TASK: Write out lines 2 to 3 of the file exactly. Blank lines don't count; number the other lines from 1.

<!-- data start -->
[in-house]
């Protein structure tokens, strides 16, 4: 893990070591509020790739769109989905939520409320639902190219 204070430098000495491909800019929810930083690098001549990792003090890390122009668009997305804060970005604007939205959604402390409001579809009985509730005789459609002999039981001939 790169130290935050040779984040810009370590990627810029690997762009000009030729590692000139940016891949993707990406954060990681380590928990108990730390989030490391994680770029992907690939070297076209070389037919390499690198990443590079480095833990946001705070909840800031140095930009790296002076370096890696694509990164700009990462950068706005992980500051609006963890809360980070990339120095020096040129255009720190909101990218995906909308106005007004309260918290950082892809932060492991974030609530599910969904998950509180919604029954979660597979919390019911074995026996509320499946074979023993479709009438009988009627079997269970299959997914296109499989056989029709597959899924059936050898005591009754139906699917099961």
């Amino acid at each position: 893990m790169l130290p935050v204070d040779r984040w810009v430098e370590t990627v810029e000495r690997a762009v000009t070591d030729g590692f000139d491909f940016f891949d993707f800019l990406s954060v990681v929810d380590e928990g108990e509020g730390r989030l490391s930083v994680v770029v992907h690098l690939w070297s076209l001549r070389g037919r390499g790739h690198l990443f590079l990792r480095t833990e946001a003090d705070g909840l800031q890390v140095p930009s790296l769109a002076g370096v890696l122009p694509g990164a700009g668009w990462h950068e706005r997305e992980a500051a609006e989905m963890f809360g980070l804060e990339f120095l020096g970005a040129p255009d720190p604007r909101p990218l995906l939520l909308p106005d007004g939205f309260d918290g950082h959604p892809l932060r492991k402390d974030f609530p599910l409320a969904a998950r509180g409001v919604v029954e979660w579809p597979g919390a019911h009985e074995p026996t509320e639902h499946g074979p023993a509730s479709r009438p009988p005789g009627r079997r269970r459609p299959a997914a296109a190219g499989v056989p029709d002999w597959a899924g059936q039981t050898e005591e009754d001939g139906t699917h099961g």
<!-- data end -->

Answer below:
């Protein structure tokens, strides 16, 4: 893990070591509020790739769109989905939520409320639902190219 204070430098000495491909800019929810930083690098001549990792003090890390122009668009997305804060970005604007939205959604402390409001579809009985509730005789459609002999039981001939 790169130290935050040779984040810009370590990627810029690997762009000009030729590692000139940016891949993707990406954060990681380590928990108990730390989030490391994680770029992907690939070297076209070389037919390499690198990443590079480095833990946001705070909840800031140095930009790296002076370096890696694509990164700009990462950068706005992980500051609006963890809360980070990339120095020096040129255009720190909101990218995906909308106005007004309260918290950082892809932060492991974030609530599910969904998950509180919604029954979660597979919390019911074995026996509320499946074979023993479709009438009988009627079997269970299959997914296109499989056989029709597959899924059936050898005591009754139906699917099961």
């Amino acid at each position: 893990m790169l130290p935050v204070d040779r984040w810009v430098e370590t990627v810029e000495r690997a762009v000009t070591d030729g590692f000139d491909f940016f891949d993707f800019l990406s954060v990681v929810d380590e928990g108990e509020g730390r989030l490391s930083v994680v770029v992907h690098l690939w070297s076209l001549r070389g037919r390499g790739h690198l990443f590079l990792r480095t833990e946001a003090d705070g909840l800031q890390v140095p930009s790296l769109a002076g370096v890696l122009p694509g990164a700009g668009w990462h950068e706005r997305e992980a500051a609006e989905m963890f809360g980070l804060e990339f120095l020096g970005a040129p255009d720190p604007r909101p990218l995906l939520l909308p106005d007004g939205f309260d918290g950082h959604p892809l932060r492991k402390d974030f609530p599910l409320a969904a998950r509180g409001v919604v029954e979660w579809p597979g919390a019911h009985e074995p026996t509320e639902h499946g074979p023993a509730s479709r009438p009988p005789g009627r079997r269970r459609p299959a997914a296109a190219g499989v056989p029709d002999w597959a899924g059936q039981t050898e005591e009754d001939g139906t699917h099961g």